Best of the Best: Carnival Submissions

What are the best biblical studies blog posts that you’ve read/written this month?

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Don’t forget to turn in submissions for this month’s Biblical Studies Blog Carnival!

You can email me: mike@fc3.org, leave a comment, or use the form below:

Gerhard Lohfink on God’s Omnipotence

“God is thus revealed as omnipotent precisely in the fact that God stakes everything on the intelligence, free will, and trust of human beings . . . God attains the goal desired because in this world joy in God’s story is stronger than all inertia and greed, so that this joy continually seizes people and gathers them into the people of God.”
– Gerhard Lohfink

Martydom As Amnesia: Jesus & Martin Luther King Jr.

“His martyrdom has somehow muffled his message….
We deify him in death, but we demonized him in life.” – Tavis Smiley

Tavis Smiley has recently released a new book, Death of a King: The Real Story of Dr. Martin Luther King Jr.’s Final Years, in which he argues that Dr. King’s death has overshadowed the subversive message that characterized the end of his career. In his last years, Martin Luther King Jr. came out strongly against the US war in Vietnam and called America “the greatest purveyor of violence in the world today.” The world saw his concerns expand beyond civil rights as he turned a sharply critical eye towards the “triple threat of racism, poverty, and militarism.” And almost everyone hated him for it.

I can’t help but wonder if the same thing has happened to Jesus. If somehow his martyrdom has muffled his message. If perhaps we have deified him in his death while forgetting that we demonized (and continue to demonize) him in his life.

The Western world revels in Jesus as a martyr and embraces him as a sacrifice for their sins. But when it comes to his message of radical care for the poor and unrelenting nonviolence, we want none of it. This is not unlike Jesus’ first-century audience, who were so threatened by his message that they killed him for it. Make no mistake about it: Jesus wasn’t killed because the Jewish & Roman leaders knew that God desired a spiritual sacrifice for sin, he was killed for challenging the religious and political status-quo of the day.

Racism, poverty, and militarism continue to be the “powers of our age.” Thus, I fear that today Jesus’ message would poll equally as low as it did in the first-century … and I’m more scared that perhaps even western “Christians” who love Jesus the martyr have still not come to terms with his actual message.

Did Mark’s Jesus HAVE to Die on a Cross?

Did Jesus, in the Gospel According to Saint Mark, have to die on a cross? Brian K. Blount, in his remarkable book Invasion of the Dead: Preaching Resurrectiondoesn’t think so.

He argues that the real action of God through Jesus in Mark is the inauguration of God’s kingdom over and against the forces of the world. While his ministry and life does make suffering necessary and inevitable, he claims that:

“Theoretically speaking, God’s invasion could occur, and in fact does occur in Mark without a cross moment. To be sure, death is necessary – it is an obligatory prerequisite for resurrection – but death on a cross? Consider the narrative presentation. God’s invasion ignites in that striking moment when Jesus tears into the narrative world and engages John the Baptist at the Jordan. God’s invasion flares divine intent for the future when Jesus turns up missing from the tomb. If, theoretically speaking, Jesus had died from cancer, or old age, or a broken heart, the invasive realities of the incarnation and the empty womb would remain real and viable. The cross showcases more about us than it does about God. It confirms the deadness that writhes within us and fights desperately against the promise of future life that Jesus reveals in his present behavior. Given who humans are – the living dead – and who Jesus is, the representation of future life in the midst of a present age consumed by the influence and power of death, the cross becomes an apocalyptic inevitability. Because of us. Not because of God. Because of what we are. Not because of who God is. Who God is stands exposed the moment Jesus is revealed as God’s Son and God’s mission is revealed as Jesus’ ministry. Who God is stands clarified the moment the man in the empty tomb alleges that Jesus’ promise to rise from the dead and restart his ministry through his disciples was fulfilled. In Jesus’ coming, God is the one who breaks in on the powers of death who rule this present age. God is the one who offers a preview of future life to the living dead who populate this age in Jesus’ ministry. God is the one who raises up a working demonstration of that future life in Jesus’ empty tomb. In a desperate, futile attempt to counter all of these revelations of “life,” the living dead offer up a cross.”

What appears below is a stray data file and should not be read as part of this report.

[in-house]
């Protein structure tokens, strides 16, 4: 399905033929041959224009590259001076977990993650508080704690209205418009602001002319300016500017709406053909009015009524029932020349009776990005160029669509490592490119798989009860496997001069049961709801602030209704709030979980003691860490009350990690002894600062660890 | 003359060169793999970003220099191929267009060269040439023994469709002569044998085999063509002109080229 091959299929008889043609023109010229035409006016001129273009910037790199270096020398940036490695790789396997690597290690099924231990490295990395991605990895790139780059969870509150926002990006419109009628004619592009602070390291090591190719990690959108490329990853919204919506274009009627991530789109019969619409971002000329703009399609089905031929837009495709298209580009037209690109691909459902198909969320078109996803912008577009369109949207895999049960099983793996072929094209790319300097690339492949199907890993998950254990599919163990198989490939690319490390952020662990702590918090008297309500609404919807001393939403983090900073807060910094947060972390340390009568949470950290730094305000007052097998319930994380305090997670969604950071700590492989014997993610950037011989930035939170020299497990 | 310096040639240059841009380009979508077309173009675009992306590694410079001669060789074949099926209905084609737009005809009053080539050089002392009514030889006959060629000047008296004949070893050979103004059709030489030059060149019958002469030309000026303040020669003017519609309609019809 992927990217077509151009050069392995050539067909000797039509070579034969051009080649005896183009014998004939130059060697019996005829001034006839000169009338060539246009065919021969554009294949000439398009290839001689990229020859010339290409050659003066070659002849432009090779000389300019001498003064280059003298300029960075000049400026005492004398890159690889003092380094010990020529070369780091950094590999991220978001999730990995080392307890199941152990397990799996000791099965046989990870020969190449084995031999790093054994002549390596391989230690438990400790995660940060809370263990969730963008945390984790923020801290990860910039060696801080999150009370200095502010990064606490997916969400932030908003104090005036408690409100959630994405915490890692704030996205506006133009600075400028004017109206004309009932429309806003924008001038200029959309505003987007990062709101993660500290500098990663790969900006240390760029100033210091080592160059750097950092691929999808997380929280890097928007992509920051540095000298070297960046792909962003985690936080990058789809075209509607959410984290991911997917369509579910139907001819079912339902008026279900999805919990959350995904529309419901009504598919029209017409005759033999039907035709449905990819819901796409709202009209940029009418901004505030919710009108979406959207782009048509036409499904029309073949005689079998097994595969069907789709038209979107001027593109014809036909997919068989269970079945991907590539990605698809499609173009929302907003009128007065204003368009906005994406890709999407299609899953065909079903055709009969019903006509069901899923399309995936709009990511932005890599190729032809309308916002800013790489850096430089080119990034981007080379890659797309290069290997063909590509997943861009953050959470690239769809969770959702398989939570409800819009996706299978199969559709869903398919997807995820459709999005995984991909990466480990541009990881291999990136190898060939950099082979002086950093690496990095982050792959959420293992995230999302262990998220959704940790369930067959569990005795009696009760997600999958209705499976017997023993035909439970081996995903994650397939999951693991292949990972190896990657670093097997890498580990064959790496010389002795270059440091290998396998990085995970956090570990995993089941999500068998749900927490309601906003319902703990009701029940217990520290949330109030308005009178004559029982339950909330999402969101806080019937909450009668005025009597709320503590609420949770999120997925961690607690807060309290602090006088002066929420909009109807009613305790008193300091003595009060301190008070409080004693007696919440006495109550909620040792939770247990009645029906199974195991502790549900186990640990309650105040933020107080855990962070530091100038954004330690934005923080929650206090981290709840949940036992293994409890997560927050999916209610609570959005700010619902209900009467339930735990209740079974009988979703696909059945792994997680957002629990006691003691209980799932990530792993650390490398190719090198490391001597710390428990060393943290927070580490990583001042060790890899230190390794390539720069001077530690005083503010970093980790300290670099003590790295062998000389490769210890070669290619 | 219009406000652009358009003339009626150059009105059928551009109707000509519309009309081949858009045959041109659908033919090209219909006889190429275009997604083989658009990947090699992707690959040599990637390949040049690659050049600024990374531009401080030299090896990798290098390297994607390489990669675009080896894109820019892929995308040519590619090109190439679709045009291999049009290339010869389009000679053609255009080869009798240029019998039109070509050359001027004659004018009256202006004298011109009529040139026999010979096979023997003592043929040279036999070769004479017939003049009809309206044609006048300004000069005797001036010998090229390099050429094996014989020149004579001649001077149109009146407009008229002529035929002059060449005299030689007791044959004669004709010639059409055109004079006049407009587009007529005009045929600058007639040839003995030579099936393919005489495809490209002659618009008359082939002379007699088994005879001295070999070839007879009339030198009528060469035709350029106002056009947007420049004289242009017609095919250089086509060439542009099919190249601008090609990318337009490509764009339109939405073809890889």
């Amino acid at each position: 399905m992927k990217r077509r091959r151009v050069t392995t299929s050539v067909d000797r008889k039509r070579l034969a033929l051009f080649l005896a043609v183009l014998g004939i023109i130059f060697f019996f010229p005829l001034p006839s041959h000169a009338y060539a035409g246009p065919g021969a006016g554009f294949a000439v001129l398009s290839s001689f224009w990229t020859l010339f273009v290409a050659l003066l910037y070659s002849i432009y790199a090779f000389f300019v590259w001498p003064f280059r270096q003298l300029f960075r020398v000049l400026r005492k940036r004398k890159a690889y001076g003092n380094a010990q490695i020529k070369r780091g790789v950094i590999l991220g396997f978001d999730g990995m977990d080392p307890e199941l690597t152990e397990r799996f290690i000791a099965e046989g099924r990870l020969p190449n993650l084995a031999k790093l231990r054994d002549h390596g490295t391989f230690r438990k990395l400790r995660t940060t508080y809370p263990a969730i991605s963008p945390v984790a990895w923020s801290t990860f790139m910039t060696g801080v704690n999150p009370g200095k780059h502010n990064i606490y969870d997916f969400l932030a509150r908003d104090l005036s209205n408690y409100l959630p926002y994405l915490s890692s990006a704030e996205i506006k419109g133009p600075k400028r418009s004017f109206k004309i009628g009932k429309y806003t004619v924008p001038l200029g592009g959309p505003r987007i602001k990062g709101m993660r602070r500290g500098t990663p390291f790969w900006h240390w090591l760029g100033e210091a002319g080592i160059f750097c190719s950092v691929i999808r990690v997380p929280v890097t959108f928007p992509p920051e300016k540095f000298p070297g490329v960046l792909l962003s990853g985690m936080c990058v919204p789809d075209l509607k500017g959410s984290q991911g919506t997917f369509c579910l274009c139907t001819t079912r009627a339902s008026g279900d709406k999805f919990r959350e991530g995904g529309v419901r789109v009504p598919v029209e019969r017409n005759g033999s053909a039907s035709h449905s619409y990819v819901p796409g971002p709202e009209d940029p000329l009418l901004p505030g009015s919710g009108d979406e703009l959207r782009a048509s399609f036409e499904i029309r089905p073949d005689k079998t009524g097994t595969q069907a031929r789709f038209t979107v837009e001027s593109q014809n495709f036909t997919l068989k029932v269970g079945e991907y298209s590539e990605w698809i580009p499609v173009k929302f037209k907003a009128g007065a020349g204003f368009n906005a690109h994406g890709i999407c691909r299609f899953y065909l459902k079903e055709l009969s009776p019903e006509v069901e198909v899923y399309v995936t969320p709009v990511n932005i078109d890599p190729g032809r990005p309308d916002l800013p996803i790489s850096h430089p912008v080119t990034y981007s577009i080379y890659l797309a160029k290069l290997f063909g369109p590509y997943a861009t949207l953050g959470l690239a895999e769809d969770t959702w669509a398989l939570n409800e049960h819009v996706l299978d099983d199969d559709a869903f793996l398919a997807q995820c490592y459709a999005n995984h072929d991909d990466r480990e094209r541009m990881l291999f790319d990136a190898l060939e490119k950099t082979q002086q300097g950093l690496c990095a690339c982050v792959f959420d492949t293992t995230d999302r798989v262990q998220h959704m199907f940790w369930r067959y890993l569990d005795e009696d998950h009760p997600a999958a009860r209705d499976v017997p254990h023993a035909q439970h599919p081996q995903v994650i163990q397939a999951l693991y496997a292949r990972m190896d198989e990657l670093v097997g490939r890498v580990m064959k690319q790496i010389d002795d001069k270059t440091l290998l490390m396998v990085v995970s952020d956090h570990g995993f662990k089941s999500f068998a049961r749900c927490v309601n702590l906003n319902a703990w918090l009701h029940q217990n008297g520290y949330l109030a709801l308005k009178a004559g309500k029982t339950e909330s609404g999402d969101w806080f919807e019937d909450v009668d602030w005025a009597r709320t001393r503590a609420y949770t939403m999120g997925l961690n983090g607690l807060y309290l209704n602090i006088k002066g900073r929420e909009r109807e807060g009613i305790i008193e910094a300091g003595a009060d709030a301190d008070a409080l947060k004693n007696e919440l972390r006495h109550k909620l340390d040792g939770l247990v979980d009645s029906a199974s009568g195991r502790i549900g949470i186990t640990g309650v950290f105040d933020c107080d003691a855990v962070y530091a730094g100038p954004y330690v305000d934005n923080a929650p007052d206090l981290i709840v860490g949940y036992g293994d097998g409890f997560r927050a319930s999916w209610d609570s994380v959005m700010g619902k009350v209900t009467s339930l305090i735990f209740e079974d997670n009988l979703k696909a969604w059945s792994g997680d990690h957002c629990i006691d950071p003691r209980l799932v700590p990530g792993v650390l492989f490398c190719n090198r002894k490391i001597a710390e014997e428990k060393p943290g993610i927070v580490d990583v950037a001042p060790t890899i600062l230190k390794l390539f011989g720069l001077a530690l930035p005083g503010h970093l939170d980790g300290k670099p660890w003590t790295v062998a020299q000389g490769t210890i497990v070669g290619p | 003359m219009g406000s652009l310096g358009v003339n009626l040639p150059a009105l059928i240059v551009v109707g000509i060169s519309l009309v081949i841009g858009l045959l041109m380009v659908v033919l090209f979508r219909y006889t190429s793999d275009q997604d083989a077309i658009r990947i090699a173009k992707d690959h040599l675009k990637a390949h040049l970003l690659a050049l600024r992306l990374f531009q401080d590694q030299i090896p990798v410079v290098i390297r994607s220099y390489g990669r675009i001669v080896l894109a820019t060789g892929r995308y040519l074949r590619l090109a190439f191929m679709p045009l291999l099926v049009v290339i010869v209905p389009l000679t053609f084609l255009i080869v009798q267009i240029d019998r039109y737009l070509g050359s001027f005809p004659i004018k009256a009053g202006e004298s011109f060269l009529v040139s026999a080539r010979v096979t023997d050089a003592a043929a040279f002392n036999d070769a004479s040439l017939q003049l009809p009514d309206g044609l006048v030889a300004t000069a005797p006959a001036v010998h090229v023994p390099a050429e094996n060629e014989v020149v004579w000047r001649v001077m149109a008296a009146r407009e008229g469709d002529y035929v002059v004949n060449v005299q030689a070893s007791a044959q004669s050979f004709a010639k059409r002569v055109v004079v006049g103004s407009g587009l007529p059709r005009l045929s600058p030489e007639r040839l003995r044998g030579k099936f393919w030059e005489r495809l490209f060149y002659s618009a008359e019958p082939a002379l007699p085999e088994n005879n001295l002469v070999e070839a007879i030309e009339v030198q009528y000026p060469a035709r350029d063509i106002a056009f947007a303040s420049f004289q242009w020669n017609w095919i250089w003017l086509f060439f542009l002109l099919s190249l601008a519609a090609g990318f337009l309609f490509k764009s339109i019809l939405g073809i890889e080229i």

Do you agree with Blount? What are your thoughts on this quote?

Michael F. Bird on Christians Who Fear Critical Scholarship

A witty (and terrifyingly accurate) description of the fear some Christians display towards critical biblical scholarship:

“There are those ardent Bible-believers who want to treat the Bible as if it fell down from heaven in 1611, written in ye aulde English, bound in pristine leather, with word of Jesus in red, Scofield’s notes, and charts of the end times. Such persons regard exploring topics like problems in Johannine chronology just as religiously affronting as worshiping a life-size golden statue of Barack Obama.”

- Michael F. Bird, The Gospel of the Lord: How the Early Church Wrote the Story of Jesus, 68. (Thanks to Eerdmans for the review copy – full review coming soon).